on lower court decisions ... was a good deal more dubious than the justification for reliance that has been given weight in our Linkletter line of cases. We intimate no view as to what weight should be accorded to reliance ... in determining retroactivity of a nonprocedural constitutional decision such as Waller.
409 U.S. at 510-11, 93 S.Ct. at 878-79.
Robinson then, while indicating that double jeopardy rulings are not susceptible to the Linkletter analysis, 409 U.S. at 508, 93 S.Ct. at 877, continued to consider, to at least some degree, justifiability of reliance, finding the state's reliance unjustified.
After Robinson, the Court further amplified the element of reliance, stating:
(W)e will give controlling significance to the measure of reliance and the impact on the administration of justice only when the purpose of the rule in question (does) not clearly favor either retroactivity or prospectivity.
Brown v. Louisiana, 447 U.S. 323, 328, 100 S.Ct. 2214, 2220, 65 L.Ed.2d 159 (1979) (citations omitted).
With the method used by the Court in Robinson and its latest analysis of reliance in Brown, we now examine the specific ruling in Crist to determine if it should be applied retroactively, finding that Crist itself, when read in the light of Robinson and Brown, answers our question clearly and succinctly:
We agree with the Court of Appeals that the time when jeopardy attaches in a jury trial 'serves as the lynchpen for all double jeopardy jurisprudence.' .... Today we explicitly hold what (Illinois v. ) Somerville (410 U.S., 458, 93 S.Ct. 1066, 35 L.Ed.2d 425 (1973),) assumed: The federal rule that jeopardy attaches when the jury is empaneled and sworn is an integral part of the constitutional guarantee against double jeopardy.
437 U.S. at 36, 98 S.Ct. at 2161 (emphasis added).
(T)he federal rule as to when jeopardy attaches in a jury trial is not only a settled part of federal constitutional law. It is a rule that both reflects and protects the defendant's interest in retaining a chosen jury. We cannot hold that this rule, so grounded, is only at the periphery of double jeopardy concerns.
437 U.S. at 37-38, 98 S.Ct. at 2161-62 (emphasis added). We further note the Court's conclusion that this principle should have been obvious before the Crist decision:
Although it has thus long been established that jeopardy may attach in a criminal trial that ends inconclusively, the precise point at which jeopardy does attach in a jury trial might have been open to argument before this Court's decision in Downum v. United States, 372 U.S. 734 (83 S.Ct. 1033, 10 L.Ed.2d 100) (1963). There the Court held that the Double Jeopardy Clause prevented a second prosecution of a defendant whose first trial had ended just after the jury had been sworn and before any testimony had been taken. The Court thus necessarily pinpointed the stage in a jury trial when jeopardy attaches, and the Downum case has since been understood as explicit authority for the proposition that jeopardy attaches when the jury is empaneled and sworn. See United States v. Martin Linen Supply Co., 430 U.S. 564, 569 (97 S.Ct. 1349, 1353, 51 L.Ed.2d 642); Serfass v. United States, 420 U.S., (377) at 388 (95 S.Ct. 1055 at 1062, 43 L.Ed.2d 265).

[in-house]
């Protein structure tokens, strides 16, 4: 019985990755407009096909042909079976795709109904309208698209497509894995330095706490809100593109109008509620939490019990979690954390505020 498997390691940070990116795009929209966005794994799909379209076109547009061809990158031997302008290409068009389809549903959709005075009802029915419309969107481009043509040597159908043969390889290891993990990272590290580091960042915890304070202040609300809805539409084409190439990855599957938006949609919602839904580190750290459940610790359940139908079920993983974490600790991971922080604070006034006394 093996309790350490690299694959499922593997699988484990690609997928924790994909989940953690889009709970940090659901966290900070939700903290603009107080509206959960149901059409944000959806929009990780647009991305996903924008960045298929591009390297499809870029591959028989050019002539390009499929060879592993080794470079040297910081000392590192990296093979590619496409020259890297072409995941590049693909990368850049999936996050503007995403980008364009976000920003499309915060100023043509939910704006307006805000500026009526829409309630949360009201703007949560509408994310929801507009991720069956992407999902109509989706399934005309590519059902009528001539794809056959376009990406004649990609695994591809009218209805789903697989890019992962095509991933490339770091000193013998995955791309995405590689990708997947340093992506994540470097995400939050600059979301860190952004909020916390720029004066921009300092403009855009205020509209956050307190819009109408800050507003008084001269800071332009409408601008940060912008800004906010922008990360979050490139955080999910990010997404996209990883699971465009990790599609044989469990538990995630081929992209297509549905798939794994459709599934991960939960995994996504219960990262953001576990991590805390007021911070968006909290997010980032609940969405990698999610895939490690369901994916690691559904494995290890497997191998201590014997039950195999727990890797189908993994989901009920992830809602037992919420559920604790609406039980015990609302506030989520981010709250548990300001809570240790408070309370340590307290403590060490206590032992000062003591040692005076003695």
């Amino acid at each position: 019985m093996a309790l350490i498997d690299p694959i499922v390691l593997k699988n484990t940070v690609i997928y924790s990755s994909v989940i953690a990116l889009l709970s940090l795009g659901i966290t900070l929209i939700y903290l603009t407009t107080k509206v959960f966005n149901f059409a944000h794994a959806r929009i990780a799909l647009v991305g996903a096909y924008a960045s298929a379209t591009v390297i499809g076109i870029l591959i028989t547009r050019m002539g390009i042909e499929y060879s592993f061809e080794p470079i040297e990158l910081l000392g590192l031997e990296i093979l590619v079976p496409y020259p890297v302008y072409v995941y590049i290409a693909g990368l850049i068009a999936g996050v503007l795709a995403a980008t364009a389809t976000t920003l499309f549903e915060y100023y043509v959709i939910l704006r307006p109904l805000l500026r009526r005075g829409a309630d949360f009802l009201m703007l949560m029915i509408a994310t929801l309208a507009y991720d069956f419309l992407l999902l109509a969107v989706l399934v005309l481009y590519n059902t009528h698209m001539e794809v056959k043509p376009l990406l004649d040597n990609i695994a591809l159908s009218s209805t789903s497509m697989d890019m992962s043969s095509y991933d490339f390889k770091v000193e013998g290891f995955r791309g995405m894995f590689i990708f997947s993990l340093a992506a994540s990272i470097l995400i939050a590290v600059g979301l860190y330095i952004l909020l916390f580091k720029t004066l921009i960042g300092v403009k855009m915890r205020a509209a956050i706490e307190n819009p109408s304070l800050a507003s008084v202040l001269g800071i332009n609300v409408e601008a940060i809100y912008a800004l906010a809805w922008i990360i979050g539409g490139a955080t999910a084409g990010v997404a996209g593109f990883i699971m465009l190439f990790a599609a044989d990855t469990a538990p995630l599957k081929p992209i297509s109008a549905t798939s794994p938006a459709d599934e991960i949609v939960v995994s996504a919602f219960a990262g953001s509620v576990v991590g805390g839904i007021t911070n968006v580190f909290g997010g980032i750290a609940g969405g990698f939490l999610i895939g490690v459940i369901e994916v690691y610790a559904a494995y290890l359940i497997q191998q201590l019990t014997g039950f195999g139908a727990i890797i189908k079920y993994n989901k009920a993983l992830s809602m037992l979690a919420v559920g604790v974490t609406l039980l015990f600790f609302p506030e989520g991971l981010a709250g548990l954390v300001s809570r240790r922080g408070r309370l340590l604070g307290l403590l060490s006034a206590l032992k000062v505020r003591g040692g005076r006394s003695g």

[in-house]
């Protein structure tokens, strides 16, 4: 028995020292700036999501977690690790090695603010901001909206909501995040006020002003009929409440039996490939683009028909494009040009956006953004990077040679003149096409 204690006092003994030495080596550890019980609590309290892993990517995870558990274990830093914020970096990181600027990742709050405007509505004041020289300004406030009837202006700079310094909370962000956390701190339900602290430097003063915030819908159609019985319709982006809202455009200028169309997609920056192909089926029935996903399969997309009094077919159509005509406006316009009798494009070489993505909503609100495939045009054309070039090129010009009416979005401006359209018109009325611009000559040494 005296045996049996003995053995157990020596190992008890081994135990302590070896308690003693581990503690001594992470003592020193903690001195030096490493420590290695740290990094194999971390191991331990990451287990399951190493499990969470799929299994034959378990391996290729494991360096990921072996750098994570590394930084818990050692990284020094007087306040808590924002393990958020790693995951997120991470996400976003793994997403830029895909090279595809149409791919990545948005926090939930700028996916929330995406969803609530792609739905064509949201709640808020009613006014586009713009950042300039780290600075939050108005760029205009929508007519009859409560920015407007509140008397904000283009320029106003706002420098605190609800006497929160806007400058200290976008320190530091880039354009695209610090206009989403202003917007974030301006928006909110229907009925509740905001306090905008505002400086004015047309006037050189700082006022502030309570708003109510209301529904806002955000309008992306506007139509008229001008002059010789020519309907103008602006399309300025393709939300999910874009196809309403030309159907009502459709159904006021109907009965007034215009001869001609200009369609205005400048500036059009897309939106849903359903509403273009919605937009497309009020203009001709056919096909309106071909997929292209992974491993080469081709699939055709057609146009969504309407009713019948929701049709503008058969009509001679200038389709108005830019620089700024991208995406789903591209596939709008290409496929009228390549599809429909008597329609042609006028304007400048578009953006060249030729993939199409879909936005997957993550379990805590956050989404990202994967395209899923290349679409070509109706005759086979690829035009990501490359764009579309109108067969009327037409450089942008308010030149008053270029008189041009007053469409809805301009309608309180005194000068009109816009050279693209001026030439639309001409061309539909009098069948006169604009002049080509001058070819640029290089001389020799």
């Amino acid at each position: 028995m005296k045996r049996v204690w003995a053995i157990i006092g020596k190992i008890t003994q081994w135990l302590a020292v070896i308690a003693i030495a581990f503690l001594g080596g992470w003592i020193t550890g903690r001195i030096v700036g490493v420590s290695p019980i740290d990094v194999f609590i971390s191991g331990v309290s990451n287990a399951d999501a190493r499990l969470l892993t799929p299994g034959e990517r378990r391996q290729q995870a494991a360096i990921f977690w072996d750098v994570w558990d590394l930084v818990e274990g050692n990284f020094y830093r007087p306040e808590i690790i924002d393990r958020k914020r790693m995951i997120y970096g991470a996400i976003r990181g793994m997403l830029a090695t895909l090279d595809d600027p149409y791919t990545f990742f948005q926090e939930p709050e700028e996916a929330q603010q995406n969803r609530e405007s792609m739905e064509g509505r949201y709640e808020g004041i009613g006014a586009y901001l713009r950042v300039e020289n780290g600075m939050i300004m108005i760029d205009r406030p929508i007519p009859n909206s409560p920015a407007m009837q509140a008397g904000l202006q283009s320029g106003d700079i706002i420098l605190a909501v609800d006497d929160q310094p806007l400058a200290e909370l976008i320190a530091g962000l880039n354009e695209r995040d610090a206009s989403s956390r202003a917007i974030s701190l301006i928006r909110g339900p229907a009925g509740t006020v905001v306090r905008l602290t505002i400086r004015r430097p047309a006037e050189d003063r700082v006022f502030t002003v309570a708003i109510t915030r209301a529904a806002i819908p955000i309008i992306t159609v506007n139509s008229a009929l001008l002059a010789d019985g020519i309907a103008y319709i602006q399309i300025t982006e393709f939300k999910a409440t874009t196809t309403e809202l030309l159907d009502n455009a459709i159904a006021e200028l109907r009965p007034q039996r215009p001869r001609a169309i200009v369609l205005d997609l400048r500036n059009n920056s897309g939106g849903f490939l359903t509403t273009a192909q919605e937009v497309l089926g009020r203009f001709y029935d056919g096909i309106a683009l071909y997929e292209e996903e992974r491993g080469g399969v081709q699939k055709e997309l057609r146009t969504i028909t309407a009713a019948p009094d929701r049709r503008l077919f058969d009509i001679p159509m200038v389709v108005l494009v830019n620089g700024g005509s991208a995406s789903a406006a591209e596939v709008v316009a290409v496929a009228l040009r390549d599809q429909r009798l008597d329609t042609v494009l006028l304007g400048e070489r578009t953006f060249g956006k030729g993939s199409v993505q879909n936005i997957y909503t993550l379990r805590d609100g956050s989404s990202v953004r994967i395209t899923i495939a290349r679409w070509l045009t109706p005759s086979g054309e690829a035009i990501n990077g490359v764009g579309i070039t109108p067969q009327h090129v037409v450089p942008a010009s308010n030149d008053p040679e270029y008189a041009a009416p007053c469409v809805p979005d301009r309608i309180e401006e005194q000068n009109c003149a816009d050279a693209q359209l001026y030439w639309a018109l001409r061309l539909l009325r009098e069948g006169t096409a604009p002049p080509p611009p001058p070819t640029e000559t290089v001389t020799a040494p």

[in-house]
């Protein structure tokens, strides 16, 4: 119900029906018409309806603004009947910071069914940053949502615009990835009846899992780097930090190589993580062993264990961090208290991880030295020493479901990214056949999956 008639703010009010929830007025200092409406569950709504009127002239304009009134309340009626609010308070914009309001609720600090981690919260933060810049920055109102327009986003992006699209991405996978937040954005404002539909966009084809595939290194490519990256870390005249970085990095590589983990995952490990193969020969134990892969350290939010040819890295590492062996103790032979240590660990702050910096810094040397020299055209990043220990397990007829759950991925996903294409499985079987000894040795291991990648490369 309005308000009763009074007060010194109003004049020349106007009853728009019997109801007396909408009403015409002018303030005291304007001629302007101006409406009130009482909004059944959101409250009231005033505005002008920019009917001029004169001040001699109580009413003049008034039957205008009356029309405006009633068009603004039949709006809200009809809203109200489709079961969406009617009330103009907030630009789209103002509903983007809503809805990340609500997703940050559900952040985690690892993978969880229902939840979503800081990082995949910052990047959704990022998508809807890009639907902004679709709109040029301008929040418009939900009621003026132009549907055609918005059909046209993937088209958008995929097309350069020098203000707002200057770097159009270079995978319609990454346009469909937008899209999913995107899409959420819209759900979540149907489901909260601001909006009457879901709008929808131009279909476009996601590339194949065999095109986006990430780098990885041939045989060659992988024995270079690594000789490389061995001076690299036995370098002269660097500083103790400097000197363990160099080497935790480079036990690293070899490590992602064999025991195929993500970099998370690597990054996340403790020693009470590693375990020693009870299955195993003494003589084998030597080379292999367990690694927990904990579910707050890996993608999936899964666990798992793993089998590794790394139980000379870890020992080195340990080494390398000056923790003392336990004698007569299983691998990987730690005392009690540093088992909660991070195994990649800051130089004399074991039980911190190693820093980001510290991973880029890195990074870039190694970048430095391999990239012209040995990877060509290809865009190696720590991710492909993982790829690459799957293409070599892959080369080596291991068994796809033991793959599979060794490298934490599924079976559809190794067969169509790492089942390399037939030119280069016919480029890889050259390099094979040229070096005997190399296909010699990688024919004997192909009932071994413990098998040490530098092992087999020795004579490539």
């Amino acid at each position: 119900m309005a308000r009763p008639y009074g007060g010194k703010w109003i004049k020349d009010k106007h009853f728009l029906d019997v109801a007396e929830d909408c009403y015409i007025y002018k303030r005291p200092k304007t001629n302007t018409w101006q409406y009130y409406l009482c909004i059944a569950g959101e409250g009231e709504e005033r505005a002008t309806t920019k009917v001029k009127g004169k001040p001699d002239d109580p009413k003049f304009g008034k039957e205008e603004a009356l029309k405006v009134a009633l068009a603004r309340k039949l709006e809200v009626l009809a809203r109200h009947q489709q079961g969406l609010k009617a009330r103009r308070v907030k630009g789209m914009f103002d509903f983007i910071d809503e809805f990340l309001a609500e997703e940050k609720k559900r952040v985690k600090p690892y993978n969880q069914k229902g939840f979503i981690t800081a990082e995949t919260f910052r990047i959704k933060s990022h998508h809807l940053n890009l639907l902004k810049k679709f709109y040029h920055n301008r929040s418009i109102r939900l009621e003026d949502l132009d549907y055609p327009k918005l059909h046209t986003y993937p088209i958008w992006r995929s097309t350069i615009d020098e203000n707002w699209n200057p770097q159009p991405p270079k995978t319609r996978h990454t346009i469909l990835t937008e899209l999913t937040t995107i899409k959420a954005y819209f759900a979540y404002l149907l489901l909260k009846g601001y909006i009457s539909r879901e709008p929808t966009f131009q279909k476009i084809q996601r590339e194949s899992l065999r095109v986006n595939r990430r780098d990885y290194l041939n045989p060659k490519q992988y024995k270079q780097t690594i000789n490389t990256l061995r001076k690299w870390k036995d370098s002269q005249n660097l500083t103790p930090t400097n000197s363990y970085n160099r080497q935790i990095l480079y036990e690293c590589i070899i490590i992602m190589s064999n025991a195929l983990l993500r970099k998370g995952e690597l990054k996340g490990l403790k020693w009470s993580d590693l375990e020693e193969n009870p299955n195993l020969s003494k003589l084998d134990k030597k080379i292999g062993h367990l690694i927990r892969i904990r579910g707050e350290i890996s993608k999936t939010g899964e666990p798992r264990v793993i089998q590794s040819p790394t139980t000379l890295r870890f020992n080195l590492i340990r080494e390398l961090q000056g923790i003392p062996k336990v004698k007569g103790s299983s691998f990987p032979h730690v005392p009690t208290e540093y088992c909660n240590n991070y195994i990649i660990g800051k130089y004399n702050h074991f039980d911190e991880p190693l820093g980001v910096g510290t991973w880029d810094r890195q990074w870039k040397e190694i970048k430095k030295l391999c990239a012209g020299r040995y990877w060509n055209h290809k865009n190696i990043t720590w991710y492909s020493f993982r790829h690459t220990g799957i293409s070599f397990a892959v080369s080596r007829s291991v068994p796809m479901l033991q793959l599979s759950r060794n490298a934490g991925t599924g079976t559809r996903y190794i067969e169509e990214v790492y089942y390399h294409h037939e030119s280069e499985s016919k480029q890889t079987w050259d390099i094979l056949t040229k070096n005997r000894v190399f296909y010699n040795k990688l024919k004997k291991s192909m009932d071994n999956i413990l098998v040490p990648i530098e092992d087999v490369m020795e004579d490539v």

437 U.S. at 38, 98 S.Ct. at 2162 (emphasis added).
Thus Crist establishes that (1) the time of attachment is critical in double jeopardy jurisprudence, (2) the time of attachment protects the defendant's substantial interest in a chosen jury,2 and (3) the State should have been aware of this double jeopardy principle for several years prior to Burleson's indictment.
From our analysis of Crist, in light of Robinson and Brown, we find that the purpose of the attachment of jeopardy rule, to protect the defendant's interest in a chosen jury, militates strongly toward retroactivity. Thus, any other considerations such as reliance are, after Brown, questionable. To the extent that reliance is a consideration, we find, using the same method utilized by the Court in Robinson, that the State's claim is unpersuasive. The State claims that it relied in good faith on the pre-Crist law as to when jeopardy attaches in dismissing the original indictment and then retrying Burleson because, at the time of Burleson's conviction, jeopardy did not attach, as the Texas courts construed the double jeopardy clause, until the defendant had pled before the jury. Lockridge v. State, 522 S.W.2d 526 (Tex.Cr.App.1975). We recognize that prior to the decision of the Texas Court of Criminal Appeals in Ex Parte Myers, 618 S.W.2d 365 (Tex.Cr.App.1981), to the effect that Crist applied retroactively to overrule Lockridge, Lockridge was the law in Texas. We find, however, that according to Crist, the State should have been forewarned that the rule that jeopardy attaches when the jury was sworn was applicable to Burleson's case. 437 U.S. at 38, 98 S.Ct. at 2162. In 1963, the Supreme Court determined, in Downum v. United States, 372 U.S. 734, 83 S.Ct. 1033, 10 L.Ed.2d 100 (1963), that jeopardy attached in federal proceedings when the jury was sworn. In 1969 the double jeopardy clause was, for the first time, made applicable to the states through the fourteenth amendment. Benton v. Maryland, 395 U.S. 784, 89 S.Ct. 2056, 23 L.Ed.2d 707 (1969). As the State itself admits, "those federal holdings of constitutional magnitude" were, after Benton, clearly applicable to the states, and as the Court itself has clearly set forth in Crist, its holding of the time of attachment of jeopardy is of constitutional magnitude. 437 U.S. at 35-38, 98 S.Ct. at 2160-62.